Football Manager simulates how England squad would fare in the Prem

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Gareth Southgate and his fledglings certainly made the country proud in Russia, but some put their achievement in reaching the World Cup semi-final down to mere luck of the draw.

England reached the last four for the first time since 1990 but admittedly benefitted from relatively kind fixtures which saw them knock out Sweden and Colombia before losing to Croatia in the semis.

It’s easy to disparage such an achievement on the international stage, so how about a sterner test? Using Football Manager, we’ve placed the England squad into the Premier League to see how this particular blend of players survive the challenge that is club football.

Replacing Cardiff City, the presence of the Three Lions means that the traditional “big six” has been expanded to seven teams, meaning one of the English juggernauts will definitely end the season empty-handed.

The game predicts them to finish fourth, just like they did in the World Cup – which wouldn’t be too shabby considering the opposition they’re up against.

Off to a bad start

Unfortunately, the early results are disastrous. Five points from three games wouldn’t be the end of the world normally, but considering the fact they drew with Wolves at Wembley and Leicester City away from home before taking down West Ham by a lone goal from Jesse Lingard, it can’t be classified a good start.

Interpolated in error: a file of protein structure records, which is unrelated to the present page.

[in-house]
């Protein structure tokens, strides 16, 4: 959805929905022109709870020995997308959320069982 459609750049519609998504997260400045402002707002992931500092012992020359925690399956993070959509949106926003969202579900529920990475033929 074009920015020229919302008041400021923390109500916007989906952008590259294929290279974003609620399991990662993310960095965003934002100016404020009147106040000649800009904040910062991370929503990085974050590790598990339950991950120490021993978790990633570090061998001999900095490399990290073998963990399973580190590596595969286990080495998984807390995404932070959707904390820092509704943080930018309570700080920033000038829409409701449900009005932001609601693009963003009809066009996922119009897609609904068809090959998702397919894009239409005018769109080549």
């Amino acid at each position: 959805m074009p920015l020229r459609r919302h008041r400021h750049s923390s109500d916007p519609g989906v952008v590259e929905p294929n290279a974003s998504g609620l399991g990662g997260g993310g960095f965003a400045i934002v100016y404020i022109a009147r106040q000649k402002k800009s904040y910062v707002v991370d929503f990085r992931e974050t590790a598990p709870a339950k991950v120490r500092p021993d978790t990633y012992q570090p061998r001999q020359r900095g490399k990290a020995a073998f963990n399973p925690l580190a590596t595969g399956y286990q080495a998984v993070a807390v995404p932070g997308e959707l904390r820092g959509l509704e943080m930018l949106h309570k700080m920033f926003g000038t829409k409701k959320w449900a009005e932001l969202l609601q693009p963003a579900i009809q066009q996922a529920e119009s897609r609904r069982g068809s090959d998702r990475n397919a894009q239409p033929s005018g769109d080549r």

Worse yet, John Stones and Ashley Young are already out with injuries. And next up, it’s Spurs and United, both away from home.

The first is a win – 2-1 to the Three Lions, with all three goals scored by Harry Kane – followed by a straightforward defeat at Old Trafford.

They follow up these matches with a few easy victories, but they’re already off the pace, lying in sixth after seven matches.

To be fair, Manchester United are setting quite the pace with a 100% record – and many of the England squad’s problems can be at least partly attributed to the fact that almost everyone is taken away on international duty for reasons that should be fairly obvious.

United don’t let up as the year progresses, sitting on 42 points and a +27 goal difference by the middle of December.

Finding their feet

Meanwhile, Southgate and co. have also enjoyed a nice period, not losing a single match since their visit to the Theatre of Dreams, tying for third place with Arsenal and Chelsea while having a game in hand.

Hot off the heels of a draw at the Emirates, they now have to go to the defending champions’ home turf to make something happen.

Shockingly, City give away a penalty inside eight minutes which Kane coolly converts, then they lose Fernandinho to a straight red card exactly on the half-hour mark. Pep Guardiola protests so vehemently that he is also sent to the stands.

Injuries to David Silva and Sergio Agüero compound City’s woes and The Three Lions run out as comfortable winners with a 3-0 scoreline.